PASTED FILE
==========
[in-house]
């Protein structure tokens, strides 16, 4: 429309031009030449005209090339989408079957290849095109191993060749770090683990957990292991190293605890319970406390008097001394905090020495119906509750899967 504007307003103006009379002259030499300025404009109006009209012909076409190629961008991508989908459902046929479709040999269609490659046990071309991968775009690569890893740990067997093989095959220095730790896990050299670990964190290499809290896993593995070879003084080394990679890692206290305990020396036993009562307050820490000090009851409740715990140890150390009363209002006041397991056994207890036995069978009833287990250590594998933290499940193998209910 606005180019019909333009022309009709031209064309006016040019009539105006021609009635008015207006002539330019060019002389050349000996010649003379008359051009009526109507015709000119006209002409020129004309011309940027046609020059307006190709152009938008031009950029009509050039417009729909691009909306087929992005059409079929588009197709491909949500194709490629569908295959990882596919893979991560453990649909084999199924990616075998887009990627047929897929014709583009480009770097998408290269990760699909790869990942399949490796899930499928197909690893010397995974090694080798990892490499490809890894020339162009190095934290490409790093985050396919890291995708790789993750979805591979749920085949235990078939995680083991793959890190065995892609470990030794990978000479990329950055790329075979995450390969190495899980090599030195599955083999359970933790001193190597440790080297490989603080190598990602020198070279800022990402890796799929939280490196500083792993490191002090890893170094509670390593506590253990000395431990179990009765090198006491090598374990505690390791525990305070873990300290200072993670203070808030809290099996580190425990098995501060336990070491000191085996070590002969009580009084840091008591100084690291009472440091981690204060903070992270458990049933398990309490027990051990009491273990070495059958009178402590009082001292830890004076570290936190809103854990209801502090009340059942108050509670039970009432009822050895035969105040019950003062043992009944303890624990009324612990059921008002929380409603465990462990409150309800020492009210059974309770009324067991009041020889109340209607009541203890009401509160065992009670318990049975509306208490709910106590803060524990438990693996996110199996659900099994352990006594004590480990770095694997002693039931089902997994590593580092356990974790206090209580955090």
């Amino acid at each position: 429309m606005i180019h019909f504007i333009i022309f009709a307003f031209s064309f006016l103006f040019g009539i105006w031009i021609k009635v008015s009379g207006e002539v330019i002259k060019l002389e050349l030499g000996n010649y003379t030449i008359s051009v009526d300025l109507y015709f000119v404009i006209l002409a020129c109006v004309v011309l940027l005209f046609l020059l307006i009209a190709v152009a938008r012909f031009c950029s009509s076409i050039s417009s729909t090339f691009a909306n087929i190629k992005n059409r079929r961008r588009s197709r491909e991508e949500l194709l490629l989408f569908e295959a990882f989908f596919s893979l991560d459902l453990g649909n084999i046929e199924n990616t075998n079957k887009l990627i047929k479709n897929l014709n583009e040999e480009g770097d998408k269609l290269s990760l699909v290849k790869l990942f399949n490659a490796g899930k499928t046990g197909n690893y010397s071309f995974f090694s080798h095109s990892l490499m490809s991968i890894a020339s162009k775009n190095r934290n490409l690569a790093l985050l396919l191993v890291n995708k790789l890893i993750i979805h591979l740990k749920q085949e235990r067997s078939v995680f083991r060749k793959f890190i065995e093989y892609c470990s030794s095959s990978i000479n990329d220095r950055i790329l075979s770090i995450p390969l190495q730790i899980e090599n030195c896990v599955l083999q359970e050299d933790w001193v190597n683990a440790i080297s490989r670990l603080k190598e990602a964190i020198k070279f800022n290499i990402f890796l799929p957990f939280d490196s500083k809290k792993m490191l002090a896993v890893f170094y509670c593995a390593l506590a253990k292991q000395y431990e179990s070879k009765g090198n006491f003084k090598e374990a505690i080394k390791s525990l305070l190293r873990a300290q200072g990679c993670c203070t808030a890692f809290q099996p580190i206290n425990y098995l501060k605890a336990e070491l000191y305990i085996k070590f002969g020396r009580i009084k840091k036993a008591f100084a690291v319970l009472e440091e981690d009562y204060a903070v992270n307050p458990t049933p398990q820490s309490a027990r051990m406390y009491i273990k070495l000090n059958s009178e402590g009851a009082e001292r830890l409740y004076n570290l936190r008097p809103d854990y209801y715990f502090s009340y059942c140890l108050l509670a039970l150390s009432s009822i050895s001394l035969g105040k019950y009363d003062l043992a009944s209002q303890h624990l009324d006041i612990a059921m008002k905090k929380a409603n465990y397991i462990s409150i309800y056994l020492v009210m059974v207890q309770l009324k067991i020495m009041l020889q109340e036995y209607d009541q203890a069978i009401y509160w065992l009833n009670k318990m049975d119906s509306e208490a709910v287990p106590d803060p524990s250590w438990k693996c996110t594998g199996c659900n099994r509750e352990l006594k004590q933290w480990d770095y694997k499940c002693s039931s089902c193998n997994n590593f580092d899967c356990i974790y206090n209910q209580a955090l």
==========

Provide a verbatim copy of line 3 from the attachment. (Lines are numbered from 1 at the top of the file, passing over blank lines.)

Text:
């Amino acid at each position: 429309m606005i180019h019909f504007i333009i022309f009709a307003f031209s064309f006016l103006f040019g009539i105006w031009i021609k009635v008015s009379g207006e002539v330019i002259k060019l002389e050349l030499g000996n010649y003379t030449i008359s051009v009526d300025l109507y015709f000119v404009i006209l002409a020129c109006v004309v011309l940027l005209f046609l020059l307006i009209a190709v152009a938008r012909f031009c950029s009509s076409i050039s417009s729909t090339f691009a909306n087929i190629k992005n059409r079929r961008r588009s197709r491909e991508e949500l194709l490629l989408f569908e295959a990882f989908f596919s893979l991560d459902l453990g649909n084999i046929e199924n990616t075998n079957k887009l990627i047929k479709n897929l014709n583009e040999e480009g770097d998408k269609l290269s990760l699909v290849k790869l990942f399949n490659a490796g899930k499928t046990g197909n690893y010397s071309f995974f090694s080798h095109s990892l490499m490809s991968i890894a020339s162009k775009n190095r934290n490409l690569a790093l985050l396919l191993v890291n995708k790789l890893i993750i979805h591979l740990k749920q085949e235990r067997s078939v995680f083991r060749k793959f890190i065995e093989y892609c470990s030794s095959s990978i000479n990329d220095r950055i790329l075979s770090i995450p390969l190495q730790i899980e090599n030195c896990v599955l083999q359970e050299d933790w001193v190597n683990a440790i080297s490989r670990l603080k190598e990602a964190i020198k070279f800022n290499i990402f890796l799929p957990f939280d490196s500083k809290k792993m490191l002090a896993v890893f170094y509670c593995a390593l506590a253990k292991q000395y431990e179990s070879k009765g090198n006491f003084k090598e374990a505690i080394k390791s525990l305070l190293r873990a300290q200072g990679c993670c203070t808030a890692f809290q099996p580190i206290n425990y098995l501060k605890a336990e070491l000191y305990i085996k070590f002969g020396r009580i009084k840091k036993a008591f100084a690291v319970l009472e440091e981690d009562y204060a903070v992270n307050p458990t049933p398990q820490s309490a027990r051990m406390y009491i273990k070495l000090n059958s009178e402590g009851a009082e001292r830890l409740y004076n570290l936190r008097p809103d854990y209801y715990f502090s009340y059942c140890l108050l509670a039970l150390s009432s009822i050895s001394l035969g105040k019950y009363d003062l043992a009944s209002q303890h624990l009324d006041i612990a059921m008002k905090k929380a409603n465990y397991i462990s409150i309800y056994l020492v009210m059974v207890q309770l009324k067991i020495m009041l020889q109340e036995y209607d009541q203890a069978i009401y509160w065992l009833n009670k318990m049975d119906s509306e208490a709910v287990p106590d803060p524990s250590w438990k693996c996110t594998g199996c659900n099994r509750e352990l006594k004590q933290w480990d770095y694997k499940c002693s039931s089902c193998n997994n590593f580092d899967c356990i974790y206090n209910q209580a955090l």